If we're going to live in a world of ubiquitous computing we're going to need new tools for accessing and sharing that data, and for controlling the actuators that surround us. We're also going to need better ways of working with the myriad of health sensors that are changing how we think about personal wellness.

Google's I/O only just opened, but it too started to take its platform in new directions, heralding the blending of Android and Chrome OS, and the extension of Android to new devices and use cases. There's a lot to still digest from Google's announcements — what they covered, and just as importantly, what they didn't cover.

Still, it was clear that Android is the endpoint for Google's Internet of Things, with support for sensors in wearable devices, and now integrated into cars and (for the third time, hopefully for Google the charm) in home entertainment. It's also boosting its back end technologies, with new cloud data processing tools — as well as better ways of debugging and profiling cloud applications running at cloud scale.

Looking back on the past six months, with those three ecosystems — and the tools that fit around them, such as Adobe's Creative Cloud — it's clear that we're through one of those points of inflection that permeate our industry. It's no longer about desktop, laptop and server; it's now all about mobility and building on the cloud.

That's a big change for developers, and one that's going to take a few years to finish reshaping how we think about applications. In the past I've talked about how we need to think in terms of services and smart endpoints, and it's clear that now that that's how the platforms we're building on (even the open source world) is looking at things. Google has chosen Android to be its lens onto the new world, while Microsoft and Apple are working on bringing their various platforms closer together — for Apple by sharing information, and for Microsoft by sharing development assets.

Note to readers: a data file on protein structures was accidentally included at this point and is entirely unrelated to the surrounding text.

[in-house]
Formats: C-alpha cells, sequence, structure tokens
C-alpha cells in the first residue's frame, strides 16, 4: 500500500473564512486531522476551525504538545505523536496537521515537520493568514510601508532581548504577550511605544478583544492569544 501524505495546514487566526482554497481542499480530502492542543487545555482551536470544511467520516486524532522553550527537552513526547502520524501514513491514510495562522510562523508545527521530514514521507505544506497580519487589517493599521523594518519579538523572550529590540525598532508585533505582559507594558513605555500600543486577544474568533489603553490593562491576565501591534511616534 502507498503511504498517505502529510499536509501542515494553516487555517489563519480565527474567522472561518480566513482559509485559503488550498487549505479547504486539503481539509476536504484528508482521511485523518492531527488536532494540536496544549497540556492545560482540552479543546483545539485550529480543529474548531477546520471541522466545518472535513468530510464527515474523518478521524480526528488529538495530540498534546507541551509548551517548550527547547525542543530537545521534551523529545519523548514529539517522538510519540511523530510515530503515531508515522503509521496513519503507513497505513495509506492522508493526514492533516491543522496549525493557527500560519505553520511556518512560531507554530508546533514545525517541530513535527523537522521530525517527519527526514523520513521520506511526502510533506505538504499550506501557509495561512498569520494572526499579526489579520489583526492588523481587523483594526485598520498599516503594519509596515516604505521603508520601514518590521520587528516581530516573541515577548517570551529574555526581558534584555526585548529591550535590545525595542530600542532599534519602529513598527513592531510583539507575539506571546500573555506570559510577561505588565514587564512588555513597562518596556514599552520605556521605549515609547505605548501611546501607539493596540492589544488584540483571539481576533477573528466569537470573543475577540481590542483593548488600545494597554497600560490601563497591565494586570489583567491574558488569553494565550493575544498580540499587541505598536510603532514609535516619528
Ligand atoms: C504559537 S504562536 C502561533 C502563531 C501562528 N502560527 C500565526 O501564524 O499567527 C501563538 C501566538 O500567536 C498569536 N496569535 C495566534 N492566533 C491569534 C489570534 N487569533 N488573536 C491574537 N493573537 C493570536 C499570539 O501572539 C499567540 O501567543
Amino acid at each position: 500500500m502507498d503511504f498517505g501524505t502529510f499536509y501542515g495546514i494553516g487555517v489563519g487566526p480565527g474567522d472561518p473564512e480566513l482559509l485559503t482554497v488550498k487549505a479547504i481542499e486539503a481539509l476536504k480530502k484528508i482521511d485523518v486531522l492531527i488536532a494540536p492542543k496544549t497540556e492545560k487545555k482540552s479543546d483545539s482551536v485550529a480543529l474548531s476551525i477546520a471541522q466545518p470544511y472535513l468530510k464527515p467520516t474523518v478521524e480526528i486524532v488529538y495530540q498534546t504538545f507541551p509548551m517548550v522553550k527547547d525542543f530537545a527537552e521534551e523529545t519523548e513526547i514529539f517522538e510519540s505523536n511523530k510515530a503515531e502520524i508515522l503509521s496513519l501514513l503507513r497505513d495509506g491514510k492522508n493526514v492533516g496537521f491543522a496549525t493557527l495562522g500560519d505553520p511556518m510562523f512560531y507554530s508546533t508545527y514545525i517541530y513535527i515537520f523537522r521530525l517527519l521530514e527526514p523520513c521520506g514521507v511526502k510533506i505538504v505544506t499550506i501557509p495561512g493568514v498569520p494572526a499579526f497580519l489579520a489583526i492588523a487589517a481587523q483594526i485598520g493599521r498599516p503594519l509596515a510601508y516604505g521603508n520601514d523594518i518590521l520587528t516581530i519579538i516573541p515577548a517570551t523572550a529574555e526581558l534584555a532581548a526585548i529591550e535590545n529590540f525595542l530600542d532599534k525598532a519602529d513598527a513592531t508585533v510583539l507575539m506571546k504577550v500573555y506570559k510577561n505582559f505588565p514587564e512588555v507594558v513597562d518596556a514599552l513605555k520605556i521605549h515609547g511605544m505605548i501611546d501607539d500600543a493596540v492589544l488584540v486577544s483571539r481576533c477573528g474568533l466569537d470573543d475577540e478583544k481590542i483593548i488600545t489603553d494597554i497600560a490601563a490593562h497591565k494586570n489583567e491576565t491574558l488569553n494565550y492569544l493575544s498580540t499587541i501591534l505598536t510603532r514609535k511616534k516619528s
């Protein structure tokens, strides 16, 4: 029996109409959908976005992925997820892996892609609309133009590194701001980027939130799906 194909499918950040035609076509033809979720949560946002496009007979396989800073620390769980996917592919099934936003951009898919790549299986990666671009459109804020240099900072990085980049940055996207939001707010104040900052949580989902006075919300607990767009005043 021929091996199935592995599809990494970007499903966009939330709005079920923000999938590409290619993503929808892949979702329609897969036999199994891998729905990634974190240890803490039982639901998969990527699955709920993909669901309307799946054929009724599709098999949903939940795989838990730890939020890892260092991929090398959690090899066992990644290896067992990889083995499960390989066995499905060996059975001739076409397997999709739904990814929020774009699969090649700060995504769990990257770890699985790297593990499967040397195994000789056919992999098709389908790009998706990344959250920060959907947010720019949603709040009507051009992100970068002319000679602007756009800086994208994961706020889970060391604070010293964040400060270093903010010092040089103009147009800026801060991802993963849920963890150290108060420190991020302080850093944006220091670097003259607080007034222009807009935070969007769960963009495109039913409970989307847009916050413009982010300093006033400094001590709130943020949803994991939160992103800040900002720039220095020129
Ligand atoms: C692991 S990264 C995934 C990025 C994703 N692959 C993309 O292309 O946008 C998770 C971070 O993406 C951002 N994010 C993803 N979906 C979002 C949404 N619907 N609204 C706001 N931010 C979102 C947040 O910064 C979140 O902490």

Looking at the shape of the IT world, halfway through 2014, it's clear that the foundations have shifted, even for new entrants such as Google. The old guard has left the building, and new engineers are now leading the ecosystems, bringing new ideas and new ways of looking at the world.

A busy first six months of the year, to be sure. Now to find out what happens in the next six.

Further reading

Topics: Enterprise Software, Apple, Google, Microsoft, Software Development

Simon Bisson

About Simon Bisson

Simon Bisson is a freelance technology journalist. He specialises in architecture and enterprise IT. He ran one of the UK's first national ISPs and moved to writing around the time of the collapse of the first dotcom boom. He still writes code.

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2 comments
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  • Swift was a bigger deal than the new APIs

    I think. Everyone adds new APIs each new time out. Not too often you see a new language, though.

    Over on the Microsoft side, Roslyn was interesting - but project NT was a whole lot MORE interesting. Especially if they bring that to the desktop or assemblies.
    Mac_PC_FenceSitter
    • darned edit

      Project N, as in .NET Native/
      Mac_PC_FenceSitter